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April 16 COVID-19 Update: State Has 6,262 Cases, 141 Dead

No Increase in Carroll, Henry, Weakley Cases

NASHVILLE (April 16, 2020) — Carroll County has 13 confirmed cases of COVID-19 (up from 10 one week earlier). Weakley County has six cases (five one week earlier) and Henry County has eight (six one week earlier).
Tennessee now has 6,262 persons (up from 4,634 a week ago) who have tested positive for the Coronavirus (COVID-19) as of 2 p.m. on Thursday, April 16, 2020. There are 141 dead (up from 94 a week ago) and 691 hospitalized (505 one week ago) from the virus. 85,049 have been tested in the state. Every Tennessee county has at least one positive case except Crockett. Shelby has the most at 1,492 and Davidson is at 1,307.
Carroll County had 228 to test negative, while Henry County had 174 and Weakley County had 161.
Former State Trooper Adam Killion of Paris is hospitalized with a diagnosis of COVID-19 and is recovering at Vanderbilt Hospital.
Nationwide, there are a total of 653,825 cases with 30,998 deaths.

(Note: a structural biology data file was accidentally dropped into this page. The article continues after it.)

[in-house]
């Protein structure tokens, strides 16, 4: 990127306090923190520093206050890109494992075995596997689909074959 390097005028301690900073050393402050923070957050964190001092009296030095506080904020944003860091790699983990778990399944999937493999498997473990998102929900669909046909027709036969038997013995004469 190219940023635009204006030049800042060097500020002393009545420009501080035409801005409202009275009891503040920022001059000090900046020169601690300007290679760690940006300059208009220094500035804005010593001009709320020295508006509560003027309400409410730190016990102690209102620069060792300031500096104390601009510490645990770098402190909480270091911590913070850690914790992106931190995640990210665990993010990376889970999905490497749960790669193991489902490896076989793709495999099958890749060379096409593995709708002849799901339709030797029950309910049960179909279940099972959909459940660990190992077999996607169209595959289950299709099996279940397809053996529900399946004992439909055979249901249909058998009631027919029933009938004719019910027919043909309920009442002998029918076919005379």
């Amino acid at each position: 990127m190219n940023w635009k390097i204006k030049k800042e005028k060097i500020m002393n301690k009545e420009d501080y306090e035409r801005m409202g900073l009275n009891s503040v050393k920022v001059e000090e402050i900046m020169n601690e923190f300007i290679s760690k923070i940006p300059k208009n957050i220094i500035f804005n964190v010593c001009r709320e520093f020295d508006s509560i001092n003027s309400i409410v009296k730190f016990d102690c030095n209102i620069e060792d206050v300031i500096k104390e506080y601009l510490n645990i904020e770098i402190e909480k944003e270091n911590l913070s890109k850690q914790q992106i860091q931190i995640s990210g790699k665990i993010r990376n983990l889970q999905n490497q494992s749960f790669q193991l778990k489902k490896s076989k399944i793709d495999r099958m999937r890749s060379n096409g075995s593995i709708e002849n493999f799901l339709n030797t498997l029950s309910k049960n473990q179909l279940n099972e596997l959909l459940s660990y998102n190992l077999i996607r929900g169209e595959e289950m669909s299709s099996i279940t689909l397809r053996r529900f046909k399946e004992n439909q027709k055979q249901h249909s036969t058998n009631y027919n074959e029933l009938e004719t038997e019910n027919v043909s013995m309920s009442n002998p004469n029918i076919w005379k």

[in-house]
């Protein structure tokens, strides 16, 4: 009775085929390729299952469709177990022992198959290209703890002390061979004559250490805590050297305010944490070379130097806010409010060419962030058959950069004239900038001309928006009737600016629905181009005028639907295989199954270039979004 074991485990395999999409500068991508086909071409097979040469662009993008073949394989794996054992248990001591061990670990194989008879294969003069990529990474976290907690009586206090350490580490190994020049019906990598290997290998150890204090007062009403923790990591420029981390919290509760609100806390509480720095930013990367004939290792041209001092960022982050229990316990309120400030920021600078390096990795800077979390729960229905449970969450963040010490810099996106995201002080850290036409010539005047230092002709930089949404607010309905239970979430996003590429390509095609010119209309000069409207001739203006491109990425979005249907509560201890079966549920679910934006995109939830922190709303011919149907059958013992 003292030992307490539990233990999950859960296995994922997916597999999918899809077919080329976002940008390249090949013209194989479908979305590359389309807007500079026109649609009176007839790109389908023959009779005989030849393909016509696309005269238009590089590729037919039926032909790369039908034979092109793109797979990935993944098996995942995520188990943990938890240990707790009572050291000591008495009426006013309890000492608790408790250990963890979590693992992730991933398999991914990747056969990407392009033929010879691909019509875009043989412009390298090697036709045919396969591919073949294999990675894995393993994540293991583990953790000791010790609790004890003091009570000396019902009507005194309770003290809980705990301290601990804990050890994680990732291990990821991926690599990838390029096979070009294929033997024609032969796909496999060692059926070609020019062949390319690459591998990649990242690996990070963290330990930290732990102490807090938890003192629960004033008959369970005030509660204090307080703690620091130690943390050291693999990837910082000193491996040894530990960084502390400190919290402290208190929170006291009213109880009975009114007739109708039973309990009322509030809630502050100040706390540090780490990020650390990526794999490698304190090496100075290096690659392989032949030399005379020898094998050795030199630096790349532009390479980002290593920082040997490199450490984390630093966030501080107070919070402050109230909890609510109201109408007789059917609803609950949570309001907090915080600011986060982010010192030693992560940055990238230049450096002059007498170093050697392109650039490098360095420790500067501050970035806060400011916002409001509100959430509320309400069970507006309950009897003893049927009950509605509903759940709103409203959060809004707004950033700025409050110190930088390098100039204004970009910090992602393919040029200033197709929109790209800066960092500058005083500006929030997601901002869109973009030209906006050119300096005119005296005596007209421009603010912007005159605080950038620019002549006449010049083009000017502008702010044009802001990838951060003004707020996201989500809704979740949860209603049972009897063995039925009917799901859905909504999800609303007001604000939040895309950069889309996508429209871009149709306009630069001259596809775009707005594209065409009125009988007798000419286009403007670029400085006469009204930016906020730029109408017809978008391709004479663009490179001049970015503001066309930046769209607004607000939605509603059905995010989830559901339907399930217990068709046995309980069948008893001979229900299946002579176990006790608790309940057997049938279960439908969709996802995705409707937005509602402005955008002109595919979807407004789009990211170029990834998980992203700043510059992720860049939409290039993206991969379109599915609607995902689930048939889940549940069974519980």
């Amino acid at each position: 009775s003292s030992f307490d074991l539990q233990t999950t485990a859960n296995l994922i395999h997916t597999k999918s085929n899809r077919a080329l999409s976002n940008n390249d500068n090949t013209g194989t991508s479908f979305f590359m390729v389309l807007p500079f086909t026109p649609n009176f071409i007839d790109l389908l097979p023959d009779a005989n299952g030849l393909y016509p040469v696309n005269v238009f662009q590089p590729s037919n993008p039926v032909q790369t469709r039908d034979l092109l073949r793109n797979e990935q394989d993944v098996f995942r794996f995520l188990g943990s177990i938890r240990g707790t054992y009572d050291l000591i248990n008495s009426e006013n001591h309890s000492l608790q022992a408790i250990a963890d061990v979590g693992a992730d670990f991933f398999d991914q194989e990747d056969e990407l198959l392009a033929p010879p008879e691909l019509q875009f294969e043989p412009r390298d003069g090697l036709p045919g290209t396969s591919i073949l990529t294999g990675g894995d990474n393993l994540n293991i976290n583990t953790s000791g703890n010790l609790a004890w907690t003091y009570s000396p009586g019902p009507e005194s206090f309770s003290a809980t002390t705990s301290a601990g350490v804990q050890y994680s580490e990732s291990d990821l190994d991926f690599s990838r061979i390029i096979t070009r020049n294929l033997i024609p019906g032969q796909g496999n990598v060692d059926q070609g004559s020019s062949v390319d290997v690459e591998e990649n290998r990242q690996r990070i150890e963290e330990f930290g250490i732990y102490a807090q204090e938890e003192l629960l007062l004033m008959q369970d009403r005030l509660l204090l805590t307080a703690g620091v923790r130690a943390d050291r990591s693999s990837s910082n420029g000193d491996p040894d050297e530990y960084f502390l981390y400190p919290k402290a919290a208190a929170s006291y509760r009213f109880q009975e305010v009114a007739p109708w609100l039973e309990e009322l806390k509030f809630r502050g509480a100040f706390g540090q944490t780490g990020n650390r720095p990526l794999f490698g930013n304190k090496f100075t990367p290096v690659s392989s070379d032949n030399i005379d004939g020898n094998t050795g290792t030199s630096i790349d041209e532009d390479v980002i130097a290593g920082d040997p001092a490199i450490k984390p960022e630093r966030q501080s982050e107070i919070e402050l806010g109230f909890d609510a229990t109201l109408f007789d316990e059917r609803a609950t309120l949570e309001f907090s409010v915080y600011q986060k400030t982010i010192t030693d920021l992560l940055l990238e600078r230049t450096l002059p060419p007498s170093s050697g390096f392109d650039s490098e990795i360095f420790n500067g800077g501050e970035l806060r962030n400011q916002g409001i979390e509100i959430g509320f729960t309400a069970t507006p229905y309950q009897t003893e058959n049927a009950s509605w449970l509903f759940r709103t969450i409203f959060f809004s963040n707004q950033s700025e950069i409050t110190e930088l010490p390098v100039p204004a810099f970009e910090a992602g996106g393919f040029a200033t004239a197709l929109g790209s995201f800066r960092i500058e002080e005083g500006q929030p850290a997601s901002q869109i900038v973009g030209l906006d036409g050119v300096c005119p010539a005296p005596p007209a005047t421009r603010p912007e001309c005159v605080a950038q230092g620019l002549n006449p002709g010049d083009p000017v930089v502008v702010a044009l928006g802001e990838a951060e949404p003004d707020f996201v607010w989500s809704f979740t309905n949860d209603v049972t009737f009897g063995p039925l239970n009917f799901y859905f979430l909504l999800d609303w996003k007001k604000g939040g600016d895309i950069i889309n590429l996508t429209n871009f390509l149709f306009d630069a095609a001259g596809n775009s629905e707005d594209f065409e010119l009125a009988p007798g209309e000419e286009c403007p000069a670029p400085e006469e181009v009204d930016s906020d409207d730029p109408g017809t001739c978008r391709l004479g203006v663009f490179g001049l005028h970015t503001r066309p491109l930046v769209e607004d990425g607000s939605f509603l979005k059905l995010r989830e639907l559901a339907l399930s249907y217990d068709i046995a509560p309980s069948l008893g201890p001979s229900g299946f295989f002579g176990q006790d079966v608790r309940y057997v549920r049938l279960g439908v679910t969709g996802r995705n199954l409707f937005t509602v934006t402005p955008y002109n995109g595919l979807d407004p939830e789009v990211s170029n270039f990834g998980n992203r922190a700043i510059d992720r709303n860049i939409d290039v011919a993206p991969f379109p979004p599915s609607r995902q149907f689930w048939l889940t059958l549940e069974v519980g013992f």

Among other west Tennessee counties, Tipton has the most cases with 54, followed by Fayette with 42 (one death), Madison 73, Gibson 25, Dyer 24, Obion 8 (one death), Chester 6, Hardeman 7, Benton 4, Haywood 12 (one death), McNairy 9, Hardin 4, Lauderdale 12, Henderson 2, Lake 4 and Decatur 3.
Coronavirus disease 2019 (COVID-19) is a respiratory illness that can spread from person to person. The virus that causes COVID-19 is a novel coronavirus that was first identified during an investigation into an outbreak in Wuhan, China. Additional cases have been identified in a growing number of other international locations, including the United States. 
Patients with COVID-19 have had mild to severe respiratory illness with symptoms of: fever, cough, and shortness of breath. It is ten times more deadly than influenza.
Governor Bill Lee announced Monday the “Safer at Home” mandate imposed April 2 has been extended to April 30. The Governor said that until a treatment is available, possibly a year or more in the future, social or physical distancing will be part of Tennesseans' daily lives. In the coming weeks, Governor Lee said the newly assembled economic recovery group will develop a plan for businesses to move forward in a world where the virus is present.
Governor Lee announced Wednesday the Tennessee Department of Health will offer 33 drive-through events this weekend to make COVID-19 testing available to any Tennessean concerned about their health or the health of their family members. He also recommended Tennessee schools remain closed for the remainder of the 2019-2020 academic year.
Huntingdon Special School District announced today it is following the Governor’s recommendation to remain closed for the remainder of the 2019-2020 school year. 


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